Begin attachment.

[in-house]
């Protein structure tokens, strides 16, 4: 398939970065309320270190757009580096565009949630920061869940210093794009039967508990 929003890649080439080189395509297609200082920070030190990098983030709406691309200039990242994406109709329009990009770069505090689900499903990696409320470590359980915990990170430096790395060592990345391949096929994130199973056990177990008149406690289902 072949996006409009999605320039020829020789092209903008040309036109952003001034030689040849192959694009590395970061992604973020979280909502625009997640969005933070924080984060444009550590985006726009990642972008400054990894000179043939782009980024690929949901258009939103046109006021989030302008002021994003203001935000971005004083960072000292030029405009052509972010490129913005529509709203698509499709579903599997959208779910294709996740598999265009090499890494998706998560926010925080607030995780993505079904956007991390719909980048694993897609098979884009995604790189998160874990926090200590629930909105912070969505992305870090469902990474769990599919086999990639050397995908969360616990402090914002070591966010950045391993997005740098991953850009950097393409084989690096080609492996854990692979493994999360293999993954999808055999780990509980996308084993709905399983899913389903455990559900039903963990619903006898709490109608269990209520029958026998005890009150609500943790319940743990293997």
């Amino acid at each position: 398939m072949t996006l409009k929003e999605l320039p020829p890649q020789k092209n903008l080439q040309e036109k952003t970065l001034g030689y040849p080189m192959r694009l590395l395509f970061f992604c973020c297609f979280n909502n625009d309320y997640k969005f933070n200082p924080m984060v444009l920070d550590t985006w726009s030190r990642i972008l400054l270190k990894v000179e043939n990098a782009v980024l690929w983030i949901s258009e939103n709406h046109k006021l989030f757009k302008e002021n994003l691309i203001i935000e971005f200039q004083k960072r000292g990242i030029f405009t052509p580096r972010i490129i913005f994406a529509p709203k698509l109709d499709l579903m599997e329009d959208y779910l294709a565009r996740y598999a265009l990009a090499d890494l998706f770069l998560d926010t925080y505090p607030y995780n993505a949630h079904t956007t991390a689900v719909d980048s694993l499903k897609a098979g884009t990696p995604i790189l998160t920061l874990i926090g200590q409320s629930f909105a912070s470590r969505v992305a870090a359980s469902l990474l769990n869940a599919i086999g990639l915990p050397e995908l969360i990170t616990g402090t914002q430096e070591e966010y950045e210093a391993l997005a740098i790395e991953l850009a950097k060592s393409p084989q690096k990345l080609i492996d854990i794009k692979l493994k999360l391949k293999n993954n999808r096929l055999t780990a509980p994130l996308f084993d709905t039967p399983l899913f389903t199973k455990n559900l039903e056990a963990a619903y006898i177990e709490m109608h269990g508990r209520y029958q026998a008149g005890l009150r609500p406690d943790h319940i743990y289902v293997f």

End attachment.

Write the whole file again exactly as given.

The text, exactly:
[in-house]
């Protein structure tokens, strides 16, 4: 398939970065309320270190757009580096565009949630920061869940210093794009039967508990 929003890649080439080189395509297609200082920070030190990098983030709406691309200039990242994406109709329009990009770069505090689900499903990696409320470590359980915990990170430096790395060592990345391949096929994130199973056990177990008149406690289902 072949996006409009999605320039020829020789092209903008040309036109952003001034030689040849192959694009590395970061992604973020979280909502625009997640969005933070924080984060444009550590985006726009990642972008400054990894000179043939782009980024690929949901258009939103046109006021989030302008002021994003203001935000971005004083960072000292030029405009052509972010490129913005529509709203698509499709579903599997959208779910294709996740598999265009090499890494998706998560926010925080607030995780993505079904956007991390719909980048694993897609098979884009995604790189998160874990926090200590629930909105912070969505992305870090469902990474769990599919086999990639050397995908969360616990402090914002070591966010950045391993997005740098991953850009950097393409084989690096080609492996854990692979493994999360293999993954999808055999780990509980996308084993709905399983899913389903455990559900039903963990619903006898709490109608269990209520029958026998005890009150609500943790319940743990293997």
């Amino acid at each position: 398939m072949t996006l409009k929003e999605l320039p020829p890649q020789k092209n903008l080439q040309e036109k952003t970065l001034g030689y040849p080189m192959r694009l590395l395509f970061f992604c973020c297609f979280n909502n625009d309320y997640k969005f933070n200082p924080m984060v444009l920070d550590t985006w726009s030190r990642i972008l400054l270190k990894v000179e043939n990098a782009v980024l690929w983030i949901s258009e939103n709406h046109k006021l989030f757009k302008e002021n994003l691309i203001i935000e971005f200039q004083k960072r000292g990242i030029f405009t052509p580096r972010i490129i913005f994406a529509p709203k698509l109709d499709l579903m599997e329009d959208y779910l294709a565009r996740y598999a265009l990009a090499d890494l998706f770069l998560d926010t925080y505090p607030y995780n993505a949630h079904t956007t991390a689900v719909d980048s694993l499903k897609a098979g884009t990696p995604i790189l998160t920061l874990i926090g200590q409320s629930f909105a912070s470590r969505v992305a870090a359980s469902l990474l769990n869940a599919i086999g990639l915990p050397e995908l969360i990170t616990g402090t914002q430096e070591e966010y950045e210093a391993l997005a740098i790395e991953l850009a950097k060592s393409p084989q690096k990345l080609i492996d854990i794009k692979l493994k999360l391949k293999n993954n999808r096929l055999t780990a509980p994130l996308f084993d709905t039967p399983l899913f389903t199973k455990n559900l039903e056990a963990a619903y006898i177990e709490m109608h269990g508990r209520y029958q026998a008149g005890l009150r609500p406690d943790h319940i743990y289902v293997f």